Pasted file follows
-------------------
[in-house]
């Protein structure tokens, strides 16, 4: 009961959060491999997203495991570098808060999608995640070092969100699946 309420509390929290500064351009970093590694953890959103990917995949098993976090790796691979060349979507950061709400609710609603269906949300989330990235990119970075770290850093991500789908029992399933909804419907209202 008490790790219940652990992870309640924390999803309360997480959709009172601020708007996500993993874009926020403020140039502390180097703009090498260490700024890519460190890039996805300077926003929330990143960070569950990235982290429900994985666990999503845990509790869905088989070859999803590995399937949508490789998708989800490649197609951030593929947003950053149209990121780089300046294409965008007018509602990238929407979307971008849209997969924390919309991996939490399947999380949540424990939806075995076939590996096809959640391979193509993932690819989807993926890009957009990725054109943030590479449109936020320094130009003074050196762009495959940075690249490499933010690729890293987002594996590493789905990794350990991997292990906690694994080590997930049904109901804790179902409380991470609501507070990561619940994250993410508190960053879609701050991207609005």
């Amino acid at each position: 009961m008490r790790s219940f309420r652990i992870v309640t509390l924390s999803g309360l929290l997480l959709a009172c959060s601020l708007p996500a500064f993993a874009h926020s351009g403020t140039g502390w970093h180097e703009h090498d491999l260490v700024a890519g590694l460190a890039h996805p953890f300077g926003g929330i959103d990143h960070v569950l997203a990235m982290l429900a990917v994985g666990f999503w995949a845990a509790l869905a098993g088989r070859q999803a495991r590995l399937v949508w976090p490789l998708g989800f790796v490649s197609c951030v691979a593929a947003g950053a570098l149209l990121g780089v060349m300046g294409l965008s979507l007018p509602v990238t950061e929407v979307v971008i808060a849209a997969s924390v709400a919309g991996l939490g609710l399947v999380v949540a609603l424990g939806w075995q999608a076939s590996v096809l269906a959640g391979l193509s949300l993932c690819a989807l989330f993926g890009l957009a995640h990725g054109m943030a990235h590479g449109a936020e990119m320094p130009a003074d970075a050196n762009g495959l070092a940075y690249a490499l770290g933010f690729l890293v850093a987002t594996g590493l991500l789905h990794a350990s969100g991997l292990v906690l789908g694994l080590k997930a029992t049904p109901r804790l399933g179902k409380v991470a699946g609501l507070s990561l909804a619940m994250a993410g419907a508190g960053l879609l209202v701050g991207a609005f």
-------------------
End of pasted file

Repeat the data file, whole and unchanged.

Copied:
[in-house]
């Protein structure tokens, strides 16, 4: 009961959060491999997203495991570098808060999608995640070092969100699946 309420509390929290500064351009970093590694953890959103990917995949098993976090790796691979060349979507950061709400609710609603269906949300989330990235990119970075770290850093991500789908029992399933909804419907209202 008490790790219940652990992870309640924390999803309360997480959709009172601020708007996500993993874009926020403020140039502390180097703009090498260490700024890519460190890039996805300077926003929330990143960070569950990235982290429900994985666990999503845990509790869905088989070859999803590995399937949508490789998708989800490649197609951030593929947003950053149209990121780089300046294409965008007018509602990238929407979307971008849209997969924390919309991996939490399947999380949540424990939806075995076939590996096809959640391979193509993932690819989807993926890009957009990725054109943030590479449109936020320094130009003074050196762009495959940075690249490499933010690729890293987002594996590493789905990794350990991997292990906690694994080590997930049904109901804790179902409380991470609501507070990561619940994250993410508190960053879609701050991207609005």
């Amino acid at each position: 009961m008490r790790s219940f309420r652990i992870v309640t509390l924390s999803g309360l929290l997480l959709a009172c959060s601020l708007p996500a500064f993993a874009h926020s351009g403020t140039g502390w970093h180097e703009h090498d491999l260490v700024a890519g590694l460190a890039h996805p953890f300077g926003g929330i959103d990143h960070v569950l997203a990235m982290l429900a990917v994985g666990f999503w995949a845990a509790l869905a098993g088989r070859q999803a495991r590995l399937v949508w976090p490789l998708g989800f790796v490649s197609c951030v691979a593929a947003g950053a570098l149209l990121g780089v060349m300046g294409l965008s979507l007018p509602v990238t950061e929407v979307v971008i808060a849209a997969s924390v709400a919309g991996l939490g609710l399947v999380v949540a609603l424990g939806w075995q999608a076939s590996v096809l269906a959640g391979l193509s949300l993932c690819a989807l989330f993926g890009l957009a995640h990725g054109m943030a990235h590479g449109a936020e990119m320094p130009a003074d970075a050196n762009g495959l070092a940075y690249a490499l770290g933010f690729l890293v850093a987002t594996g590493l991500l789905h990794a350990s969100g991997l292990v906690l789908g694994l080590k997930a029992t049904p109901r804790l399933g179902k409380v991470a699946g609501l507070s990561l909804a619940m994250a993410g419907a508190g960053l879609l209202v701050g991207a609005f």